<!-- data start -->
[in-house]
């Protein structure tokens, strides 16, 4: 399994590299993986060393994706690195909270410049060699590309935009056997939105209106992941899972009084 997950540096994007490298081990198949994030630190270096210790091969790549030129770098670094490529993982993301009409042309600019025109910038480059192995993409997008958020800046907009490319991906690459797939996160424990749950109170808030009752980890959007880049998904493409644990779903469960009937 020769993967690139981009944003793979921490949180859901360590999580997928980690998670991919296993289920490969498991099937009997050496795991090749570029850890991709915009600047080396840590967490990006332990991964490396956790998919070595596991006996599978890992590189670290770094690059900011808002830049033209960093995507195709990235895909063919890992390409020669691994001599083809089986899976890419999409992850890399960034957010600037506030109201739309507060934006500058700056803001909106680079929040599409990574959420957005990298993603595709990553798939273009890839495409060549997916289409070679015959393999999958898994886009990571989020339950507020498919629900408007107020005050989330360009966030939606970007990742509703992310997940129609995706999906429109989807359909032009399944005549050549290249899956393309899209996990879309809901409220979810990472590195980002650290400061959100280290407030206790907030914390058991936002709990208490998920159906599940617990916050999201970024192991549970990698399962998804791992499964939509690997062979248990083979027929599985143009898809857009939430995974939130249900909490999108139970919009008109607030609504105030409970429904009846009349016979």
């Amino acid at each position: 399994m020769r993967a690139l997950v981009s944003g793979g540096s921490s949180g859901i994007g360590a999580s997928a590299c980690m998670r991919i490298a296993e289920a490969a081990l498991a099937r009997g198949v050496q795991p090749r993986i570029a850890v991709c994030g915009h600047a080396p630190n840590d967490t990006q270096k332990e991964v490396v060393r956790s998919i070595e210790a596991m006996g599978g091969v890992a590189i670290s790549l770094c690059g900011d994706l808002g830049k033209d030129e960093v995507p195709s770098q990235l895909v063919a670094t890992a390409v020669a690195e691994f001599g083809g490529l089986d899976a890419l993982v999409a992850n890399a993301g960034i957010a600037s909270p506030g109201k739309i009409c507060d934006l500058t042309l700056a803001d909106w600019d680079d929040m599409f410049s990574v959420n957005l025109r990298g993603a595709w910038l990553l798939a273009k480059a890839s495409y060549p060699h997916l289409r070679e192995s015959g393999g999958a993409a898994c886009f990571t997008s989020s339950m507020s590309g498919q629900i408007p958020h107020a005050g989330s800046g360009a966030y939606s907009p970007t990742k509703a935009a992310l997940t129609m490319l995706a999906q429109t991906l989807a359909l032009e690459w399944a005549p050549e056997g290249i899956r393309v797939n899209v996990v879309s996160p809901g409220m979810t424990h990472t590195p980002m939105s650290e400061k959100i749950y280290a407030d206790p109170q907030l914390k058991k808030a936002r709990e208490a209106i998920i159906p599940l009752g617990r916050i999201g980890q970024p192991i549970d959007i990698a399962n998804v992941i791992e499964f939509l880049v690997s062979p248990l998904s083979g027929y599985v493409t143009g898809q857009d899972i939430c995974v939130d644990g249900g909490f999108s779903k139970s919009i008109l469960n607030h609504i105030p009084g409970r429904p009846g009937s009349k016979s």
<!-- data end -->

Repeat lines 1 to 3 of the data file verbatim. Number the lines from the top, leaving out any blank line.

[in-house]
């Protein structure tokens, strides 16, 4: 399994590299993986060393994706690195909270410049060699590309935009056997939105209106992941899972009084 997950540096994007490298081990198949994030630190270096210790091969790549030129770098670094490529993982993301009409042309600019025109910038480059192995993409997008958020800046907009490319991906690459797939996160424990749950109170808030009752980890959007880049998904493409644990779903469960009937 020769993967690139981009944003793979921490949180859901360590999580997928980690998670991919296993289920490969498991099937009997050496795991090749570029850890991709915009600047080396840590967490990006332990991964490396956790998919070595596991006996599978890992590189670290770094690059900011808002830049033209960093995507195709990235895909063919890992390409020669691994001599083809089986899976890419999409992850890399960034957010600037506030109201739309507060934006500058700056803001909106680079929040599409990574959420957005990298993603595709990553798939273009890839495409060549997916289409070679015959393999999958898994886009990571989020339950507020498919629900408007107020005050989330360009966030939606970007990742509703992310997940129609995706999906429109989807359909032009399944005549050549290249899956393309899209996990879309809901409220979810990472590195980002650290400061959100280290407030206790907030914390058991936002709990208490998920159906599940617990916050999201970024192991549970990698399962998804791992499964939509690997062979248990083979027929599985143009898809857009939430995974939130249900909490999108139970919009008109607030609504105030409970429904009846009349016979």
């Amino acid at each position: 399994m020769r993967a690139l997950v981009s944003g793979g540096s921490s949180g859901i994007g360590a999580s997928a590299c980690m998670r991919i490298a296993e289920a490969a081990l498991a099937r009997g198949v050496q795991p090749r993986i570029a850890v991709c994030g915009h600047a080396p630190n840590d967490t990006q270096k332990e991964v490396v060393r956790s998919i070595e210790a596991m006996g599978g091969v890992a590189i670290s790549l770094c690059g900011d994706l808002g830049k033209d030129e960093v995507p195709s770098q990235l895909v063919a670094t890992a390409v020669a690195e691994f001599g083809g490529l089986d899976a890419l993982v999409a992850n890399a993301g960034i957010a600037s909270p506030g109201k739309i009409c507060d934006l500058t042309l700056a803001d909106w600019d680079d929040m599409f410049s990574v959420n957005l025109r990298g993603a595709w910038l990553l798939a273009k480059a890839s495409y060549p060699h997916l289409r070679e192995s015959g393999g999958a993409a898994c886009f990571t997008s989020s339950m507020s590309g498919q629900i408007p958020h107020a005050g989330s800046g360009a966030y939606s907009p970007t990742k509703a935009a992310l997940t129609m490319l995706a999906q429109t991906l989807a359909l032009e690459w399944a005549p050549e056997g290249i899956r393309v797939n899209v996990v879309s996160p809901g409220m979810t424990h990472t590195p980002m939105s650290e400061k959100i749950y280290a407030d206790p109170q907030l914390k058991k808030a936002r709990e208490a209106i998920i159906p599940l009752g617990r916050i999201g980890q970024p192991i549970d959007i990698a399962n998804v992941i791992e499964f939509l880049v690997s062979p248990l998904s083979g027929y599985v493409t143009g898809q857009d899972i939430c995974v939130d644990g249900g909490f999108s779903k139970s919009i008109l469960n607030h609504i105030p009084g409970r429904p009846g009937s009349k016979s």